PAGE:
Co-Chairs: J. Gregory Cairncross, M.D., and Donna Neuberg, Sc.D.
Jaclyn A. Biegel
Peter M. Black
R. Edward Coleman
|Faith G. Davis
Pam Del Maestro
Stuart A. Grossman
Bruce R. Korf
Roy A. Patchell
Lynn A. Ries
Lucy B. Rorke
STATEMENT OF THE PROBLEM
Brain tumors are a heterogeneous group of central nervous system neoplasms that arise within or adjacent to the brain. Some are curable by surgical resection, but many cannot be eradicated by current treatments, and, when they are, disabling neurological injury often ensues. Moreover, the location of the tumor within the brain has a profound effect on the patient's symptoms, surgical therapeutic options, and the likelihood of obtaining a definitive diagnosis. The location of the tumor in the brain also markedly alters the risk of neurological toxicities that alter the patient's quality of life.
At present, brain tumors are detected by imaging only after the onset of neurological symptoms. No early detection strategies are in use, even in individuals known to be at risk for specific types of brain tumors by virtue of their genetic makeup. Current histopathological classification systems, which are based on the tumor's presumed cell of origin, have been in place for nearly a century and were updated by the World Health Organization in 1999. Although satisfactory in many respects, they do not allow accurate prediction of tumor behavior in the individual patient, nor do they guide therapeutic decision-making as precisely as patients and physicians would hope and need. Current imaging techniques provide meticulous anatomical delineation and are the principal tools for establishing that neurological symptoms are the consequence of a brain tumor.
Early detection has not been an area of interest or focus in neurooncology. Because early treatment for many types of brain tumors does not improve quality or prolong length of life, early detection strategies have not been a priority and their use may not be ethical. In this respect, brain tumors are different from cancers of the breast, prostate, and colorectum, for which screening strategies are now broadly used in healthy populations. Moreover, because the causes of brain tumors are not known, it is not yet possible to identify special populations that are at increased risk due to environmental or occupational exposure.
Imaging, the obvious screening strategy for brain tumors, is extraordinarily costly, especially given the relative rarity of brain tumors in comparison with breast or prostate cancer. Genetic testing, a second option, is desirable as a screening tool because it is based on a simple blood test, but this modality is not yet a reality for sporadically occurring brain tumors, which by far constitute the majority of brain tumors. Hence, the question arises as to whether there is a role for early detection strategies in neurooncology.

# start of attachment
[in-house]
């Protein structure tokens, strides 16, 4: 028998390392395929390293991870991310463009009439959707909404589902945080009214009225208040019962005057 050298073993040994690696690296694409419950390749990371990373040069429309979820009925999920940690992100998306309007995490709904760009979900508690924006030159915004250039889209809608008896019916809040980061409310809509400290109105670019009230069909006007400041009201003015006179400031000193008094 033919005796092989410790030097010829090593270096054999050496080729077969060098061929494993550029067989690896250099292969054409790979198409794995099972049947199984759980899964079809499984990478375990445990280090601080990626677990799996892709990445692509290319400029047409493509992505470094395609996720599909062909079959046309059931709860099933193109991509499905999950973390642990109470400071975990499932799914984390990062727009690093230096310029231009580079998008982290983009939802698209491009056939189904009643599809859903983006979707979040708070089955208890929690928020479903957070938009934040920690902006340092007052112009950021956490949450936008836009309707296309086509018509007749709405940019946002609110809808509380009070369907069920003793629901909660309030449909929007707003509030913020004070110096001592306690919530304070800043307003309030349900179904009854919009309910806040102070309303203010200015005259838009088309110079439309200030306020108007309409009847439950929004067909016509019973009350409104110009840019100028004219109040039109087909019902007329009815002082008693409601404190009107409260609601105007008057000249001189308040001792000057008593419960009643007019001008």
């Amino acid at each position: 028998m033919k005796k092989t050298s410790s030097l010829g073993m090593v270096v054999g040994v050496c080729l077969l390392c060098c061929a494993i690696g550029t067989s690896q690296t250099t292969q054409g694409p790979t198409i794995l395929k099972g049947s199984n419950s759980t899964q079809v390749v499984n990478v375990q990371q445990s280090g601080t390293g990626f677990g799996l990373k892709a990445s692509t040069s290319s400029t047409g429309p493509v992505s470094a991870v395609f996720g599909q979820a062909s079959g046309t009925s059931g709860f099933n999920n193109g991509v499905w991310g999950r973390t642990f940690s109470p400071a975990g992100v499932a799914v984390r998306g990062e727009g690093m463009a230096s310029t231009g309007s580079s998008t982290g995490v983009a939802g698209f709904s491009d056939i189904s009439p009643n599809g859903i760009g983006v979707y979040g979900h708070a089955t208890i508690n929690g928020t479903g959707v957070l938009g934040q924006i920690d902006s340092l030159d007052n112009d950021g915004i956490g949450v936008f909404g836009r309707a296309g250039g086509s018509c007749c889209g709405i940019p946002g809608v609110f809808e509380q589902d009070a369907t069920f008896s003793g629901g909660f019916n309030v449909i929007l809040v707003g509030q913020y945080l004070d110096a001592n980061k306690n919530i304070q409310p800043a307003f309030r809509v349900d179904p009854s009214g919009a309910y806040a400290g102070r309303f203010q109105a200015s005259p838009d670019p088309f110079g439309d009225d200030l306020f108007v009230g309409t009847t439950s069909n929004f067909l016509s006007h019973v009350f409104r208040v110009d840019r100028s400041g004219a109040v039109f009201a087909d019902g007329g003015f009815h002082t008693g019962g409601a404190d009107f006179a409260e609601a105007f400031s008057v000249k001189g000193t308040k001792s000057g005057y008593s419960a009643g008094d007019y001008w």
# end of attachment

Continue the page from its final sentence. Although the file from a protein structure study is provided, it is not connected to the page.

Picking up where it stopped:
Detection can also be defined to include prompt diagnosis in symptomatic patients, early recognition of tumor recurrence in previously diagnosed or treated patients, and the ability to distinguish between recurrence and radionecrosis. In pediatric populations, early symptoms of brain tumor can be misdiagnosed as migraine, school phobia, anorexia, or other common pediatric problems. In very young children, the symptoms of brain tumor may be dismissed as minor developmental delays. An intense educational effort is required to ensure that children as well as adults receive prompt and thorough neurological assessment for lingering symptoms. Imaging methods need to be able to identify early recurrence and to distinguish recurrent disease from other pathologies.
Diagnosis and Prognosis
The current histopathological approach to the diagnosis and classification of brain tumors is satisfactory in many respects. In virtually all instances, brain tumors can be accurately placed into broad diagnostic categories, such as gliomas, meningiomas, or metastases. Within these categories, however, some tumors are not further classifiable; concordance in histological diagnoses between pathologists is sometimes poor; and tissue samples, when small, render confident classification difficult. Increasingly, tissue samples are small because stereotactic biopsy procedures are the preferred means to establish a diagnosis of brain tumor. In addition, when the tumor is located deep within the brain or adjacent to eloquent cortex, only stereotactic biopsies are feasible. Occasionally a brain tumor is treated in the absence of a histopathological diagnosis because its location precludes safe sampling.